Geisha (the Spanish spelling of the word Gesha) is a variety of coffee crop under the type of Arabica. Originally found in Ethiopia by Mount Gesha and hence name Gesha, its roots are from Ethiopia. One of the first experiments at bringing this variety out of Ethiopia occurred in Panama and Costa Rica. The challenges in getting the Gesha to grow and produce coffee cherries were immense. Once these challenges were overcome the results in the cup were unlike any coffee ever tasted.
The Geisha provides a high level of complexity with a delicate almost tea like body. With its generally elongated beans and distinctive floral and chocolate cup, the Gesha variety continues to distinguish itself as one of the world’s most unique coffees, that wins competitions around the world.
It can be delivered Beans or Grinded (ibrik, espresso, filter or brew).
The natural method is one preferred by growers in most coffee producing regions of the world. It requires less machinery, no water, and harkens back to the days when coffee was originally grown and harvested in Ethiopia.
The harvested cherries are sorted for ripeness and cleaned to remove any dirt, stones, or twigs that might have collected during picking. This process can be done by hand, although, in most cases, sorting by flotation in a water tank is implemented.
The cherries are then spread on drying racks or African beds and left in the sun. Careful turning and spreading must take place to ensure that each coffee cherry dries evenly. Depending on the local weather this drying process can take up to four weeks to achieve the desired humidity level of 10 to 12%. Some plantations will supplement the sun drying process with mechanical dryers to achieve the required humidity levels at a quicker pace and with a more controlled outcome.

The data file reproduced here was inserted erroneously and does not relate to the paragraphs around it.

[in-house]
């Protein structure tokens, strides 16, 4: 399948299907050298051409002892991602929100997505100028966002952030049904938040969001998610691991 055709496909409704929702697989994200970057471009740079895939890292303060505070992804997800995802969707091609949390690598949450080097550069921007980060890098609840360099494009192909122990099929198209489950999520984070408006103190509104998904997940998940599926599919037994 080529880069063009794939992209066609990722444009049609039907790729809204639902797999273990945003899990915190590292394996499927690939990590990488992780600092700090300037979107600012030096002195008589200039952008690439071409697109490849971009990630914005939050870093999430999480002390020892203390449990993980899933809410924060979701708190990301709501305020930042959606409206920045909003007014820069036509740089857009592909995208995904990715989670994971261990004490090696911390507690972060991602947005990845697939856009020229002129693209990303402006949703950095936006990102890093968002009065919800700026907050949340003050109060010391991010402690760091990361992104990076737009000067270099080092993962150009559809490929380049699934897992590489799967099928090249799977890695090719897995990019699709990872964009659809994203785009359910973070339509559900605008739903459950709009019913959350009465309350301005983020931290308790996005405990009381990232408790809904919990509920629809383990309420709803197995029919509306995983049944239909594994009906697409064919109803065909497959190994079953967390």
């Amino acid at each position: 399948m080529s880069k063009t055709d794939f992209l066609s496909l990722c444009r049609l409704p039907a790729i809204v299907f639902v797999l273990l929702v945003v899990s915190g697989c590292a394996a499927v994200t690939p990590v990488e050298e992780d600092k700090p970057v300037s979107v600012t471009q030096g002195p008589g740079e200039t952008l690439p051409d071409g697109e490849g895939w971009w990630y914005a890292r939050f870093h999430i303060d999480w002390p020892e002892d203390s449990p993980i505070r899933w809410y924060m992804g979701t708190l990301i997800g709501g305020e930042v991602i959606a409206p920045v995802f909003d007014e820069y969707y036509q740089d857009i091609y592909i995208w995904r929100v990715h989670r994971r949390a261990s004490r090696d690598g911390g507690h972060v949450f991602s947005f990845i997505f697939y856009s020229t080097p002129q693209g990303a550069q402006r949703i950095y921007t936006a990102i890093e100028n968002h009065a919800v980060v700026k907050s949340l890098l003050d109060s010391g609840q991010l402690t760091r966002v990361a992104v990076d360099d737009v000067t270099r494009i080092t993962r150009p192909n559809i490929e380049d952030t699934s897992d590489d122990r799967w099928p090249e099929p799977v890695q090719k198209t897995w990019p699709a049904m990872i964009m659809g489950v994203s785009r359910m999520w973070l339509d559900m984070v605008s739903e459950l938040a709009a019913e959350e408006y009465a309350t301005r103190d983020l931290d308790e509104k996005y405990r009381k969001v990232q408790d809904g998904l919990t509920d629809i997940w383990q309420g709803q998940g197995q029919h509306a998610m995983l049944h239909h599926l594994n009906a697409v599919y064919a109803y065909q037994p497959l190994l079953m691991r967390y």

The cherries must be monitored carefully as they dry to prevent over-drying. Over-dried beans become brittle and may break, which renders them unfit for sale. Coffee that has not been dried adequately may fall prey to various bacteria and fungi that thrive on the damp beans. After the cherries are dried to the correct humidity level they are stored and rested up to 90 days until hulling.
Finca La Fortuna employs this natural method of processing and it aligns with our commitment to sustainable coffee production. We believe that this manner of processing results in an exquisite Panama Geisha and an exceptional cup profile.
Cupping Notes: clean, consistent, medium body, soft acidity, pleasant citrus/lemon notes, and chocolate notes.
Brewing Tips: Geisha coffees demand the utmost care when brewing – not only are they some of the higher priced coffees on the market, but they have so much to offer that time should be taken to brew properly and enjoy. We recommend preparing Panama Gesha at V60 or Pheonix07.